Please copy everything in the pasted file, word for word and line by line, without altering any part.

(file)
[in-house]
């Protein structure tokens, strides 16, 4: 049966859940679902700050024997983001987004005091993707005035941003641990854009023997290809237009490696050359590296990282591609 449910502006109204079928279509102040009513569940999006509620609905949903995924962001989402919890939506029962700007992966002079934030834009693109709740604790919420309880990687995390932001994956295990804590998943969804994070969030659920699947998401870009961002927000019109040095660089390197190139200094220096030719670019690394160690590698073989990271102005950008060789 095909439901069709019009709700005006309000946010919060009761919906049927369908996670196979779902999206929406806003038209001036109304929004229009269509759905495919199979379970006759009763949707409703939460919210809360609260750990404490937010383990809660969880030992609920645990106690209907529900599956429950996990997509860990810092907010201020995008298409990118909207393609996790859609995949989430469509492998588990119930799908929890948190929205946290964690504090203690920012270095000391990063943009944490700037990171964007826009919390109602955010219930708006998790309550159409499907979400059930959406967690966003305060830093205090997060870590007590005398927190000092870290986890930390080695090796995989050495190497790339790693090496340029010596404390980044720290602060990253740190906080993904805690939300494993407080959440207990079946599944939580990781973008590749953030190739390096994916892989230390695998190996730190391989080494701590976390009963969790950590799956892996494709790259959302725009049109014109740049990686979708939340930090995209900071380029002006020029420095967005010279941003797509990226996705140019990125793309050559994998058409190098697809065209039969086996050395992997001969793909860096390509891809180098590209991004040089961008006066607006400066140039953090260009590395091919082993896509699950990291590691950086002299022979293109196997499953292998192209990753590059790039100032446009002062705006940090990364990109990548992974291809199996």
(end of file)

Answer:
[in-house]
């Protein structure tokens, strides 16, 4: 049966859940679902700050024997983001987004005091993707005035941003641990854009023997290809237009490696050359590296990282591609 449910502006109204079928279509102040009513569940999006509620609905949903995924962001989402919890939506029962700007992966002079934030834009693109709740604790919420309880990687995390932001994956295990804590998943969804994070969030659920699947998401870009961002927000019109040095660089390197190139200094220096030719670019690394160690590698073989990271102005950008060789 095909439901069709019009709700005006309000946010919060009761919906049927369908996670196979779902999206929406806003038209001036109304929004229009269509759905495919199979379970006759009763949707409703939460919210809360609260750990404490937010383990809660969880030992609920645990106690209907529900599956429950996990997509860990810092907010201020995008298409990118909207393609996790859609995949989430469509492998588990119930799908929890948190929205946290964690504090203690920012270095000391990063943009944490700037990171964007826009919390109602955010219930708006998790309550159409499907979400059930959406967690966003305060830093205090997060870590007590005398927190000092870290986890930390080695090796995989050495190497790339790693090496340029010596404390980044720290602060990253740190906080993904805690939300494993407080959440207990079946599944939580990781973008590749953030190739390096994916892989230390695998190996730190391989080494701590976390009963969790950590799956892996494709790259959302725009049109014109740049990686979708939340930090995209900071380029002006020029420095967005010279941003797509990226996705140019990125793309050559994998058409190098697809065209039969086996050395992997001969793909860096390509891809180098590209991004040089961008006066607006400066140039953090260009590395091919082993896509699950990291590691950086002299022979293109196997499953292998192209990753590059790039100032446009002062705006940090990364990109990548992974291809199996």